The largest German bank, Deutsche Bank, said today that it cut the amount of provisions taken against bad loans almost in half in the third quarter, to €544m.

Deutsche Bank had booked €1 billion in provisions against bad loans in the second quarter of the year. Analysts had expected the sum to come to €689m this time around.

Compared with the third quarter of 2008 however, provisions were more than double the €236m reported by the bank. On a nine-month basis, they came to €2.1 billion, compared with €485m in the same time in 2008.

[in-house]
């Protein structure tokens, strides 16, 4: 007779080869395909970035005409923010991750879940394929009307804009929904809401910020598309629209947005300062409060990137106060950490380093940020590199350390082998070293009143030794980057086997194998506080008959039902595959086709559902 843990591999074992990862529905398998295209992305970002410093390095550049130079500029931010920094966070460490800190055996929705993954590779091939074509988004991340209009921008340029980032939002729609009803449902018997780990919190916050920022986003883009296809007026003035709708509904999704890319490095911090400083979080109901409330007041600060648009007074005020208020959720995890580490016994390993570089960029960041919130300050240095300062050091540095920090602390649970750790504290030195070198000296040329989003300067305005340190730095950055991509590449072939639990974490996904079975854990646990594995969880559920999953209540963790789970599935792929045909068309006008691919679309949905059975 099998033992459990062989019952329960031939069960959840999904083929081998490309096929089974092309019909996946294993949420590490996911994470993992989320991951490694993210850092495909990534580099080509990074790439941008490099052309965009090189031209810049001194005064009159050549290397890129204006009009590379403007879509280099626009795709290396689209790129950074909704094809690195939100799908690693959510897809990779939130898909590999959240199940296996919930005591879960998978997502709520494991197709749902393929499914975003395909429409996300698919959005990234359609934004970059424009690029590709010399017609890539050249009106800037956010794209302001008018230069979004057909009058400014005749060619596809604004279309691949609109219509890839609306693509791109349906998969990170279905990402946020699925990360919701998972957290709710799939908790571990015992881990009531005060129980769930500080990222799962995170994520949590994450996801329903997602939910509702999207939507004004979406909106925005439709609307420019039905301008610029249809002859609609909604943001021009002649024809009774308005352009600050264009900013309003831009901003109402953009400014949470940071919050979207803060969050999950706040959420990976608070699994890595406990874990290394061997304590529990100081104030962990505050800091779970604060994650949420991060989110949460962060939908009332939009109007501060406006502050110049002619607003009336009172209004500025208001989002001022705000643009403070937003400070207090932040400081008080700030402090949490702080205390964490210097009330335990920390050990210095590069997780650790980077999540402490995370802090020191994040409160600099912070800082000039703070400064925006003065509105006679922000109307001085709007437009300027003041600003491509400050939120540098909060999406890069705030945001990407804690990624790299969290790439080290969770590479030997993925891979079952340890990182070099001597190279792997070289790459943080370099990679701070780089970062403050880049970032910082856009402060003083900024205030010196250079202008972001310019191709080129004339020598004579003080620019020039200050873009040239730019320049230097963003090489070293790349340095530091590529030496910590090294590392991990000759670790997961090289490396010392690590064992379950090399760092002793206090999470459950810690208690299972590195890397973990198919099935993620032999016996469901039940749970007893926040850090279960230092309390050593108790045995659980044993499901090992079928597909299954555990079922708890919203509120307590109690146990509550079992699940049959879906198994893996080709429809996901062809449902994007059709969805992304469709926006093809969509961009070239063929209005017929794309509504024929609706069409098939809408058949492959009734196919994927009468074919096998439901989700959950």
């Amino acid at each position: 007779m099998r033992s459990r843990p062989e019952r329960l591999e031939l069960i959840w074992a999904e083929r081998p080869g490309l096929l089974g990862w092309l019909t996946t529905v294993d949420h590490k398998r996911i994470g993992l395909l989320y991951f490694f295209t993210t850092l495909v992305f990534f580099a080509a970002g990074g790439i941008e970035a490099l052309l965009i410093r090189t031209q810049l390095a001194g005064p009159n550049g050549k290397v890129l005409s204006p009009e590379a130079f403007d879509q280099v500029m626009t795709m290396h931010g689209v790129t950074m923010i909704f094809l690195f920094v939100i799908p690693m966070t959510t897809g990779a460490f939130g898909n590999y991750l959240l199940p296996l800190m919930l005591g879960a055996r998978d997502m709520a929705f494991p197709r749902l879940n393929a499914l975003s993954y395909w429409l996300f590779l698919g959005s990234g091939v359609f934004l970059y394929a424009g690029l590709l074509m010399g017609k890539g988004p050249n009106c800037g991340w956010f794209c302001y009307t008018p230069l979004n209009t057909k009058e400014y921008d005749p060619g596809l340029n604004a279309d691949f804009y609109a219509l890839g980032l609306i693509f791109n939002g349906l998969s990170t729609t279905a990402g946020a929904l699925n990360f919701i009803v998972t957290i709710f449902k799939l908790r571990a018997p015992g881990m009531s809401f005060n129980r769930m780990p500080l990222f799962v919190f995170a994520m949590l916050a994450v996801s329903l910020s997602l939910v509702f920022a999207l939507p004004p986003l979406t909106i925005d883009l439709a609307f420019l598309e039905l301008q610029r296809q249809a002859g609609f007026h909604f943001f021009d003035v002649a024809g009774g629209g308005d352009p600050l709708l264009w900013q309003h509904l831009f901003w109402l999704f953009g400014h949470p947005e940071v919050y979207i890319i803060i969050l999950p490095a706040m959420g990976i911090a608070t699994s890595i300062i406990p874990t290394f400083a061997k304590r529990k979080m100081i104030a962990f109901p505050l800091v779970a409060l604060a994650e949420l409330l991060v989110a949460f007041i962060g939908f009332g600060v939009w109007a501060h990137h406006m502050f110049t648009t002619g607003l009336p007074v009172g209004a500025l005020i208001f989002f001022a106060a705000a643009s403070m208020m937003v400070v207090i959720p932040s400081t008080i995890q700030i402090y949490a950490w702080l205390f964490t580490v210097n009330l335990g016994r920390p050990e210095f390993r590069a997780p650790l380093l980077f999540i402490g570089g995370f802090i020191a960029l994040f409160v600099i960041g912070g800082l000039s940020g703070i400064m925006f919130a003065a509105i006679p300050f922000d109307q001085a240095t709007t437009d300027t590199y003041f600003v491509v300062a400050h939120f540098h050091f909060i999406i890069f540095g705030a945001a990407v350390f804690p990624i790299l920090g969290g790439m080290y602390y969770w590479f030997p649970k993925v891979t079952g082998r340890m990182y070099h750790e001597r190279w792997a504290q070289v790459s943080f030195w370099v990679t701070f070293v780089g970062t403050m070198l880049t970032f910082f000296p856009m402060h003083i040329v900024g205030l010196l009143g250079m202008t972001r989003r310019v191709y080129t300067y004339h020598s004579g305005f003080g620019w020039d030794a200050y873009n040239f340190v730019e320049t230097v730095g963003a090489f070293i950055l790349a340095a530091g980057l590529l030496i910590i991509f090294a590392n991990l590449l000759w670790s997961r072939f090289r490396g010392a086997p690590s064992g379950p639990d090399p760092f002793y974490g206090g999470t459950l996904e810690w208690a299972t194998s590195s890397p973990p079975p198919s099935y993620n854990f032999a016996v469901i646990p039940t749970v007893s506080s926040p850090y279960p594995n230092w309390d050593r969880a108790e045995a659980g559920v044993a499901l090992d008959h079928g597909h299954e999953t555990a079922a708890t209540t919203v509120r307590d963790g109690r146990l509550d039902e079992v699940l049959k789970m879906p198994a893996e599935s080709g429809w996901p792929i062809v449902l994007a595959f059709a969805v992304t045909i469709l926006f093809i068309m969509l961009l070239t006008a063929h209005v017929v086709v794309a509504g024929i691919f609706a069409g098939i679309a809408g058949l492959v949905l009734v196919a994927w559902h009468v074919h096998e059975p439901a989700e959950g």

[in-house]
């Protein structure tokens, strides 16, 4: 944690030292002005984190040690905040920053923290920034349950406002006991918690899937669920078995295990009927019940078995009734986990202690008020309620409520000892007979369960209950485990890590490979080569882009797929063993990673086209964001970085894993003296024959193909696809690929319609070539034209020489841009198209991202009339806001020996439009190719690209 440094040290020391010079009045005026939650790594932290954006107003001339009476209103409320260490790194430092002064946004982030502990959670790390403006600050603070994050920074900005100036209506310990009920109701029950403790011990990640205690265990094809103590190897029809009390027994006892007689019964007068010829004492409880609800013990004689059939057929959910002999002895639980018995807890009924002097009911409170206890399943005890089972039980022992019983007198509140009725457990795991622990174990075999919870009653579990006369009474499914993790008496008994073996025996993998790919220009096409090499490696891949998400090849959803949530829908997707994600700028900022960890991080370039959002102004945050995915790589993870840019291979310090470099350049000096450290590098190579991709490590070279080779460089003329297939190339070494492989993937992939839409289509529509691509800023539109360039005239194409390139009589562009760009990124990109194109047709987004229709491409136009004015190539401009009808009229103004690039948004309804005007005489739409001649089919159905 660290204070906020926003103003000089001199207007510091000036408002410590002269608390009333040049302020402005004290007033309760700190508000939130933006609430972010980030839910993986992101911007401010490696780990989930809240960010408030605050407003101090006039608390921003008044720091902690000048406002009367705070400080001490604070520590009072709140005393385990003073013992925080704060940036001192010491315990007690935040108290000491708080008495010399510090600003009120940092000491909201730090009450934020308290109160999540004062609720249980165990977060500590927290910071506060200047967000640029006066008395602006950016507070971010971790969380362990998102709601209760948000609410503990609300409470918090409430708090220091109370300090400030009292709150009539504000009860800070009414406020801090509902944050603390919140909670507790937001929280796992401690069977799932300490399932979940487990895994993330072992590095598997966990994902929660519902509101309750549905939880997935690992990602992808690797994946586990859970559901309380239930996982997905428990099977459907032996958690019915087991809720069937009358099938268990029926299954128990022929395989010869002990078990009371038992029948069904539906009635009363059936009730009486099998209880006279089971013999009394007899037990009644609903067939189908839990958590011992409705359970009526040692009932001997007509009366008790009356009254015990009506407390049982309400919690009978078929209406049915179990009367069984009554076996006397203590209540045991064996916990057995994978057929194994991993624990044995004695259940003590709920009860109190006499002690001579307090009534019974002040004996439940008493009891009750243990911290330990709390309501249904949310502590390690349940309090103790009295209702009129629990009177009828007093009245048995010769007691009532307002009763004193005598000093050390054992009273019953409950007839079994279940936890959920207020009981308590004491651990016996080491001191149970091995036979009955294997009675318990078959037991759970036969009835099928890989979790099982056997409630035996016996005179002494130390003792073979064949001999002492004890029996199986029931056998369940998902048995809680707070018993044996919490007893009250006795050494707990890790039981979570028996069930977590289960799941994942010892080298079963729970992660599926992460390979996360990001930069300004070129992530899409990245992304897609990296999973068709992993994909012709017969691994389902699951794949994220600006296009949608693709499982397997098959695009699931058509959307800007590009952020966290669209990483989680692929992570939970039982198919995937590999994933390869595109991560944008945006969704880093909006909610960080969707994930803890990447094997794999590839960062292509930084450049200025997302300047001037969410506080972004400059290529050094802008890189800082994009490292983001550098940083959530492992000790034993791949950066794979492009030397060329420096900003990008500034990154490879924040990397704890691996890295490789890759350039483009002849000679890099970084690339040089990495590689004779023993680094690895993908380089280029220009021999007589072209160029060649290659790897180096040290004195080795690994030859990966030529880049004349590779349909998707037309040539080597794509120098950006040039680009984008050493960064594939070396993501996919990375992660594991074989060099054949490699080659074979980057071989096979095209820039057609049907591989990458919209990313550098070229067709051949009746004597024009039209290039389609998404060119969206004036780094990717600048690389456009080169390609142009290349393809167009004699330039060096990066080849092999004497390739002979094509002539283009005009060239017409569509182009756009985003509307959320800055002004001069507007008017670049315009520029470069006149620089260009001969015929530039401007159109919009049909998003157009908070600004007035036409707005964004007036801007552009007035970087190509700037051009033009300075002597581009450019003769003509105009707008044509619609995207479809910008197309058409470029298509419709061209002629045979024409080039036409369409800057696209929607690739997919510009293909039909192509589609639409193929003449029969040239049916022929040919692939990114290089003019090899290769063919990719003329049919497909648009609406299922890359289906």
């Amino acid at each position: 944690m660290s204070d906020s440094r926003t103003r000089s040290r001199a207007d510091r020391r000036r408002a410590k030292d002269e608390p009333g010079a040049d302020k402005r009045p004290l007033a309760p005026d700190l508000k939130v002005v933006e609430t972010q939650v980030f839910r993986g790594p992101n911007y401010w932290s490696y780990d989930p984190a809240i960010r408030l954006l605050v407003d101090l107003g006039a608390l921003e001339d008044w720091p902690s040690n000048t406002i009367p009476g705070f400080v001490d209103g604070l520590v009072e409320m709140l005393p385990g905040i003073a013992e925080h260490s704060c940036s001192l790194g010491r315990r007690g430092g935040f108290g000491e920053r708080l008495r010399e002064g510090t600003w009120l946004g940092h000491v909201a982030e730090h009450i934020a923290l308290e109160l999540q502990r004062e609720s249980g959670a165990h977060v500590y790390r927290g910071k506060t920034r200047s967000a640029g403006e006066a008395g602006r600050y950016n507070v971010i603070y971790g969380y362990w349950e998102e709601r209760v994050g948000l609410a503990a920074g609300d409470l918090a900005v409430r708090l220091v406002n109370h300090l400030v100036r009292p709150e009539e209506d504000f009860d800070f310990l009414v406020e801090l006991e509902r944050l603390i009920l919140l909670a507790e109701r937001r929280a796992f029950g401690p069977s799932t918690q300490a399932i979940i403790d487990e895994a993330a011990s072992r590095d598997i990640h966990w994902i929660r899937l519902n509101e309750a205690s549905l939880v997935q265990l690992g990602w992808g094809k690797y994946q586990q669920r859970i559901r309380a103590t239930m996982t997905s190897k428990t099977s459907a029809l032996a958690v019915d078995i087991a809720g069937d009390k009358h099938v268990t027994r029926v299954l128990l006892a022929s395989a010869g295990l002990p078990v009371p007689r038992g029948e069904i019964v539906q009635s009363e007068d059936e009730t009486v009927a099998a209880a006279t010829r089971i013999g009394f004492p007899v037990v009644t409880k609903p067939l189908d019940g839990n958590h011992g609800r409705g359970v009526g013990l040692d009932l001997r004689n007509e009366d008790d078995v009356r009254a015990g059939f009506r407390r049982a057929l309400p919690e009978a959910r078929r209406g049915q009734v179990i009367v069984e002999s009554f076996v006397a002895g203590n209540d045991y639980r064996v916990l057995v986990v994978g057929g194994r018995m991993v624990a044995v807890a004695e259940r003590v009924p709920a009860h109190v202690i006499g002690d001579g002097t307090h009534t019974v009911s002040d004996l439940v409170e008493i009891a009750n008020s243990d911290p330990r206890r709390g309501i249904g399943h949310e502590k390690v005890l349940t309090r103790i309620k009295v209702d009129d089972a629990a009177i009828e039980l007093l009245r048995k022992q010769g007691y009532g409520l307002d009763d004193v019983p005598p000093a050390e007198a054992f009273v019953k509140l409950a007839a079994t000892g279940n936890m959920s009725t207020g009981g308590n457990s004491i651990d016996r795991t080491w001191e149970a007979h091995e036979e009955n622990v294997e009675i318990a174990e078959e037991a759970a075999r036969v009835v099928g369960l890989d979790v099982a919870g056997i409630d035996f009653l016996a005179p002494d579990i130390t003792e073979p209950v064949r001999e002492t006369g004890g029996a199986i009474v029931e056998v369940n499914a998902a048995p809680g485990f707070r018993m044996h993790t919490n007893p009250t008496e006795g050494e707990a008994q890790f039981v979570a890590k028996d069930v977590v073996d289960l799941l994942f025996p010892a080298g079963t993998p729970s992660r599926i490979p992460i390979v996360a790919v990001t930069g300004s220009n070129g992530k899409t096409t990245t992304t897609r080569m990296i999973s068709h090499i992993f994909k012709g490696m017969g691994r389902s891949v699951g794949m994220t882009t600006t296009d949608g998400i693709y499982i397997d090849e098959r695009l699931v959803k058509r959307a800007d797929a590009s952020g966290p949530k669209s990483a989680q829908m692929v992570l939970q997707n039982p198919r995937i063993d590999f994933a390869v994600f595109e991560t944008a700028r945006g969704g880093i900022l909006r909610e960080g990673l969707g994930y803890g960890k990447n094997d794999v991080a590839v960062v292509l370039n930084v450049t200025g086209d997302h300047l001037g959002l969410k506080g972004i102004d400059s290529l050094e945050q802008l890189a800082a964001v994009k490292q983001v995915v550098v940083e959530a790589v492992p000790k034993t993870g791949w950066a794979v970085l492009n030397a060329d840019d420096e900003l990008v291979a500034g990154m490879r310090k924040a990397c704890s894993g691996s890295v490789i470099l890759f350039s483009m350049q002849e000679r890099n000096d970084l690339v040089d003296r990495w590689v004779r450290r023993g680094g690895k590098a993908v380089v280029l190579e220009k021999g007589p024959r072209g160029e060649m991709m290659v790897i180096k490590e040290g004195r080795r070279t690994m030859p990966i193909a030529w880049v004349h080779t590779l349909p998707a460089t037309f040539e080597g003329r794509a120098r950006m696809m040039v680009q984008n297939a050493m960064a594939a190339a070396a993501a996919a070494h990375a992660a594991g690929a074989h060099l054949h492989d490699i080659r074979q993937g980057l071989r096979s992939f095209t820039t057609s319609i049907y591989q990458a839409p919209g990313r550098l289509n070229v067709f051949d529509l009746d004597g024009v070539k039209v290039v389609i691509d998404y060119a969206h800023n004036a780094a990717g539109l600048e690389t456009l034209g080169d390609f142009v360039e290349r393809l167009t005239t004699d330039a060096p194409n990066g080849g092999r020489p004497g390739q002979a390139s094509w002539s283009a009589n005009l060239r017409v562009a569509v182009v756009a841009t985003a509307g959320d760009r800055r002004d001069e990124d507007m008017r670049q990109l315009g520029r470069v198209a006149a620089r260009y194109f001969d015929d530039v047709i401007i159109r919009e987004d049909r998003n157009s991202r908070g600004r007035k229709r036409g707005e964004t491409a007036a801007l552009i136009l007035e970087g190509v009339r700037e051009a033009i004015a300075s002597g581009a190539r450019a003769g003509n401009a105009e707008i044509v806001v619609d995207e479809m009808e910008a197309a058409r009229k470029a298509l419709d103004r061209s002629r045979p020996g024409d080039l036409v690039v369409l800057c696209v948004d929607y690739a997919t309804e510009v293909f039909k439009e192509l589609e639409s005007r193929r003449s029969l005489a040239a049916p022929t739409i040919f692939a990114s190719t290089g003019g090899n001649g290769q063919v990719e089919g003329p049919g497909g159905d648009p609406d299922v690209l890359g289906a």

German banks in general are bracing for losses from bad loans, which has made them wary of expanding credit to businesses and households.

'There are going to be losses on loans. That worries me because these losses will hit an already weakened banking system,' said Andreas Schmitz, president of the German banking federation in an interview today in the German weekly Die Zeit.

Meanwhile, however, Deutsche Bank also confirmed its third-quarter net profit of €1.4 billion, the third consecutive quarter that it has made a profit of more than €1 billion.